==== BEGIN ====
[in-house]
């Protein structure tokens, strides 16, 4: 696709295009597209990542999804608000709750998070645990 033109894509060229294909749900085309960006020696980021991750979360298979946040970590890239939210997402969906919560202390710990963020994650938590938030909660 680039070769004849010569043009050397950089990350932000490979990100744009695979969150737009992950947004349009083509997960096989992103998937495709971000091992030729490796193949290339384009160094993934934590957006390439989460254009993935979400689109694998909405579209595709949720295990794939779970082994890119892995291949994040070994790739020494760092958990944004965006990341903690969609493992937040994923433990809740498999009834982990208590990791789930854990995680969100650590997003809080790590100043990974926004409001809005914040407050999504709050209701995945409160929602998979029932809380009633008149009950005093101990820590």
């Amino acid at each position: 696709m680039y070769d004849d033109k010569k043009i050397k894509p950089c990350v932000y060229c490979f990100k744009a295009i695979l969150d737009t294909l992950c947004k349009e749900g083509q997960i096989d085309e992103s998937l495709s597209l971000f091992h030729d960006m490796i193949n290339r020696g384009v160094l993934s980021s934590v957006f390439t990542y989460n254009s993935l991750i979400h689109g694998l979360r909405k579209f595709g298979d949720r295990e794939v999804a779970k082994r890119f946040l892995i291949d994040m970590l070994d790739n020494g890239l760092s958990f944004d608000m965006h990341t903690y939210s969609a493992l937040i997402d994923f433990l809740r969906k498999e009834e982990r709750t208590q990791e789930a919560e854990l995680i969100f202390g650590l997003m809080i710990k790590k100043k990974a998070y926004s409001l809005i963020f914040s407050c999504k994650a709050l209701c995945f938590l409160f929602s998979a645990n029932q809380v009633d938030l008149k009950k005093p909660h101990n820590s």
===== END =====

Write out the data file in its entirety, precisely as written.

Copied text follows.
[in-house]
């Protein structure tokens, strides 16, 4: 696709295009597209990542999804608000709750998070645990 033109894509060229294909749900085309960006020696980021991750979360298979946040970590890239939210997402969906919560202390710990963020994650938590938030909660 680039070769004849010569043009050397950089990350932000490979990100744009695979969150737009992950947004349009083509997960096989992103998937495709971000091992030729490796193949290339384009160094993934934590957006390439989460254009993935979400689109694998909405579209595709949720295990794939779970082994890119892995291949994040070994790739020494760092958990944004965006990341903690969609493992937040994923433990809740498999009834982990208590990791789930854990995680969100650590997003809080790590100043990974926004409001809005914040407050999504709050209701995945409160929602998979029932809380009633008149009950005093101990820590």
């Amino acid at each position: 696709m680039y070769d004849d033109k010569k043009i050397k894509p950089c990350v932000y060229c490979f990100k744009a295009i695979l969150d737009t294909l992950c947004k349009e749900g083509q997960i096989d085309e992103s998937l495709s597209l971000f091992h030729d960006m490796i193949n290339r020696g384009v160094l993934s980021s934590v957006f390439t990542y989460n254009s993935l991750i979400h689109g694998l979360r909405k579209f595709g298979d949720r295990e794939v999804a779970k082994r890119f946040l892995i291949d994040m970590l070994d790739n020494g890239l760092s958990f944004d608000m965006h990341t903690y939210s969609a493992l937040i997402d994923f433990l809740r969906k498999e009834e982990r709750t208590q990791e789930a919560e854990l995680i969100f202390g650590l997003m809080i710990k790590k100043k990974a998070y926004s409001l809005i963020f914040s407050c999504k994650a709050l209701c995945f938590l409160f929602s998979a645990n029932q809380v009633d938030l008149k009950k005093p909660h101990n820590s």